Table 4 Distribution of comorbidities. 

Evaluation of sarcopenia

Overall, median value of SMI L3 was 47 cm2/m2 (23.1- 71.2) with 50 cm2/m2 (23.1-71.2) in males and 37.2 (26- 69.3) in females (p = 0.005). Src was present in 37/92 (40.2%) patients. As shown in table 3, Src was significantlymore prevalent in females, and sarcopenic patients were older at HCC diagnosis. The prevalence of Src was significantly higher among HCV-related HCC patients as compared to those due to alcohol. Prevalence of Src was not different among different TNM, Child-Pugh, MELD and BCLC groups (Table 3). Mean Overall Survival was 123 weeks (95% CI: 98-150) in non-sarcopenic, while it was shorter in sarcopenic (66 weeks; 95% CI: 47-84, log-rank, p = 0.005, Figure 1).

HCC: hepatocellular carcinoma. L3SMI: muscle skeletal index at 3 lumbar vertebra. BMI: body mass index. INR: international normalized ratio. AST: aspartate aminotransferase. ALT: alanine amino-transferase. HCV: viral hepatitis C. HBV viral hepatitis B. NASH: non alcoholic liver disease. MELD: Model for End-Stage Liver Disease. BCLC: Barcelona Clinic Liver Cancer. TNM: tumor nodes metastasis. PS: performance status. * Fisher exact test. § Mann-Withney. †In our series the alcohol etiology was more prevalent in non sarcopenic paients.

Table 3 Comparison of clinical and biochemical characteristics among sarcopenic and non sarcopenic patients. 

Figure 1 Kaplan Meier Survival Curve. In blue, non sarcopenic patients survival curve. In red, sarcopenic patients survival curve. 

Univariate Cox regression analysis showed that the presence of Src, bilirubin level, performance status, presence of liver decompensation (Child-Pugh ≤ B7 vs ≥ B8), TNM staging, and BCLC class were also significantly associated with survival (Table 5). At multivariate analysis, all these parameters, with the exception of the performance status, were confirmed to be independently associated with an increased mortality risk (p < 0.0001; Table 6). Comorbidities were equally distributed among the 2 groups (73% vs. 65.4%, p = NS; Table 4), and when groups were analyzed for their presence, Src remained an independent risk factor of mortality.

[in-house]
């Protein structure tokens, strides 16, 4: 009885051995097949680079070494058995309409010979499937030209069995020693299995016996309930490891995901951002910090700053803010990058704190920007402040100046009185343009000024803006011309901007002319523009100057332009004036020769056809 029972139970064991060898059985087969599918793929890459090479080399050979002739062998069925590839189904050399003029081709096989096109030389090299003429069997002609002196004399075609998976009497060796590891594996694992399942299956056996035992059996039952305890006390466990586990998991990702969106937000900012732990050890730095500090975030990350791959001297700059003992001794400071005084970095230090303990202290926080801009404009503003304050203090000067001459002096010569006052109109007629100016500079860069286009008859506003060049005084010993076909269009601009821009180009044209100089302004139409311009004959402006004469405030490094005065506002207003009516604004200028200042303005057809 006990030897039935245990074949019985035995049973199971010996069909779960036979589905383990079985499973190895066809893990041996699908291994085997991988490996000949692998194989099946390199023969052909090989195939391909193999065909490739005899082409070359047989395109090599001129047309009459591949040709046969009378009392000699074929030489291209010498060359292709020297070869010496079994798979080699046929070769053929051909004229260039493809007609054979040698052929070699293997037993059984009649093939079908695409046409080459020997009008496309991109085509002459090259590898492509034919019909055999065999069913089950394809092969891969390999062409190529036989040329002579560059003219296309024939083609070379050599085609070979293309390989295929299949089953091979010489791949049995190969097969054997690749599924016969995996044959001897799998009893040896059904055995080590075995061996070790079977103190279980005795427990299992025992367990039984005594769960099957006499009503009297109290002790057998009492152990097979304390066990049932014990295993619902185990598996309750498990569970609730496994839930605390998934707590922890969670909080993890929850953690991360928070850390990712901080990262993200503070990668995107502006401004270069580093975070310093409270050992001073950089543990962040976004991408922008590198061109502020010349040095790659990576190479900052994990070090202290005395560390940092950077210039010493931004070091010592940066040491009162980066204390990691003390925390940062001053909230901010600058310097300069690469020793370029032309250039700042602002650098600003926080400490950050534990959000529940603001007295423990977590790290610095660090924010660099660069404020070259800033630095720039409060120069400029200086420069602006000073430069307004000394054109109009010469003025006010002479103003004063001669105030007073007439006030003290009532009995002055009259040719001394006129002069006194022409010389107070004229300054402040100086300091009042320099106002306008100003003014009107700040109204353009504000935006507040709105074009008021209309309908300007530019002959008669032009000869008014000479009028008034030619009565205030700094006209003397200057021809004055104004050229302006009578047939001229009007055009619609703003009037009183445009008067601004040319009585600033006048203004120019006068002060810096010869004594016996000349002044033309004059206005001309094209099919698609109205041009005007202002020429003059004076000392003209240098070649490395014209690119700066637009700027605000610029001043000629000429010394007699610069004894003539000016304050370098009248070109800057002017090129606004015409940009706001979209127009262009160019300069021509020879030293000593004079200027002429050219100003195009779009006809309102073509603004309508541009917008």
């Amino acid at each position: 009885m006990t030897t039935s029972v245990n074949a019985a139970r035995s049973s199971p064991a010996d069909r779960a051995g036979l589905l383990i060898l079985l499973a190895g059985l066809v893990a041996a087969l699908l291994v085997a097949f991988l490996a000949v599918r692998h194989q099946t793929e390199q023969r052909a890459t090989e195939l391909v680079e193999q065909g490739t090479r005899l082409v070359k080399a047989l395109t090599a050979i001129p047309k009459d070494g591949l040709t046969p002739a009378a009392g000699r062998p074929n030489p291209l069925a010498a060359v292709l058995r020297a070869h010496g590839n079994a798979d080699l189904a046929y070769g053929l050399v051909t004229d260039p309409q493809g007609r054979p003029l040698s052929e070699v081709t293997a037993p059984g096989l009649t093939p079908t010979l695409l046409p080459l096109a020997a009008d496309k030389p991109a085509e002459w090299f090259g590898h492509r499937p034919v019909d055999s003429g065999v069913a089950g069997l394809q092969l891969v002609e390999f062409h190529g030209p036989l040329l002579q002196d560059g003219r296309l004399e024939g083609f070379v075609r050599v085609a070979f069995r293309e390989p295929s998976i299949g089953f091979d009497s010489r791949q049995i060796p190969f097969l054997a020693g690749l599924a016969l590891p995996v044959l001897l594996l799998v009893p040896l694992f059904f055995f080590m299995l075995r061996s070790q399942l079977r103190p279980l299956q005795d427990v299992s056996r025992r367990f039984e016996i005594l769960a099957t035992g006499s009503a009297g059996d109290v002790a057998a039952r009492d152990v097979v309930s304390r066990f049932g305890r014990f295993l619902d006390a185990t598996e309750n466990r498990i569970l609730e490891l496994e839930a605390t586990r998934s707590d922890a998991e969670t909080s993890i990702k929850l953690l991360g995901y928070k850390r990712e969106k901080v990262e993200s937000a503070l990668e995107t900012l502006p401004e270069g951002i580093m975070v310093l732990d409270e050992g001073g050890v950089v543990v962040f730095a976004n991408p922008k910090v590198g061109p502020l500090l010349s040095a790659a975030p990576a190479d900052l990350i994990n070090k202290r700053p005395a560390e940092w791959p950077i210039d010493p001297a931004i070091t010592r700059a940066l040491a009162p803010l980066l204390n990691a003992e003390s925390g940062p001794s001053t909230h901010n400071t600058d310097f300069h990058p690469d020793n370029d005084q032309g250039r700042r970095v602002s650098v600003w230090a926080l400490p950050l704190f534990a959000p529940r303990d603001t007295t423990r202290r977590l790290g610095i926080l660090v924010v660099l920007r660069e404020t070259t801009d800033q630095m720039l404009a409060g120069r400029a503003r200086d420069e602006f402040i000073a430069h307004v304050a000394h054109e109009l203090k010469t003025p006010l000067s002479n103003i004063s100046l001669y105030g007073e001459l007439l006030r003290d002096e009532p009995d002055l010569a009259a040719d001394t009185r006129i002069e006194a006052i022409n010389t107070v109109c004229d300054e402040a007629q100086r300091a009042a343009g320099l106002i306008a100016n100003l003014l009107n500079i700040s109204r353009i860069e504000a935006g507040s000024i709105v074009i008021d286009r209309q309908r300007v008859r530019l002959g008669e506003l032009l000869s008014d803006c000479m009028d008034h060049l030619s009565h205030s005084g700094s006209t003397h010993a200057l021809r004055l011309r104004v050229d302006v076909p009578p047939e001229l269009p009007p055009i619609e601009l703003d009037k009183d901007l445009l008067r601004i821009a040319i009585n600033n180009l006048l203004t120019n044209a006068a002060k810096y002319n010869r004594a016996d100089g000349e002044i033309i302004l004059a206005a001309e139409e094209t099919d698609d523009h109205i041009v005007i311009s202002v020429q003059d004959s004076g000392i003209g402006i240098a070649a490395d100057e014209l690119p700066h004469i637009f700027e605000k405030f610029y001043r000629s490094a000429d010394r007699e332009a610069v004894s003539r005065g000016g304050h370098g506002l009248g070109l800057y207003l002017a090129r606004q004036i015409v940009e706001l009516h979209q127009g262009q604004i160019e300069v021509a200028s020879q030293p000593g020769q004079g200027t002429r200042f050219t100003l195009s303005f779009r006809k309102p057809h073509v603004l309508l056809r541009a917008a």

HR: hazard ratio. CI: confidence interval. BCLC: Barcelona Clinic Liver Cancer. TNM: tumor nodes metastasis. PS: performance status.

Table 5 Univariate analysis of possible risk factors for overall survival of hepatocellular carcinoma patients by the Cox proportional hazards model. 

HR: hazard ratio. CI: confidence interval. BCLC: Barcelona Clinic Liver Cancer. TNM: tumor nodes metastasis. PS: performance status.

Table 6 Multivariate analysis of possible risk factors for overall survival of hepatocellular carcinoma patients by the Cox proportional hazards model. 


In this retrospective, single-center study, Src assessed by a measurable methodology, was present in 40.2% of HCC patients followed at our institution. This percentage is only marginally superior to that observed by Meza-Junco (30%)16 in patients assessed for liver transplant for HCC, coherent with those reported in cirrhotic patients with HCC, and observed in patients with other solid tumors. 7,9,17 However, and differently from other series, our study population consisted of cirrhotic patients at their first diagnosis of HCC, and is thus more representative of what encountered in daily practice. In this unselected population, we observed that Src is a strong and independent predictor of HCC-related mortality in cirrhotic patients together with increased bilirubin, presence of decompensated cirrhosis, performance status, TNM staging, and BCLC class. Interestingly, prevalence of Src was not different throughout the different TNM, Child-Pugh, MELD, and BCLC groups, as also reported by Tandon Puneeta study.9 A recent study on a rather large Japanese population18 also identified the presence of Src as a prognostic marker of decreased survival. However, differently from our population, more than 37% of patients enrolled in this study had already undergone HCC treatment, thus affecting the interpretation of the net effect of Src on survival.18 However, the ethnic background, the cutoff used to define the presence of Src and the median aged of patients evaluated in this study differed from those of our population. Also, the causes of liver disease were not available for evaluation.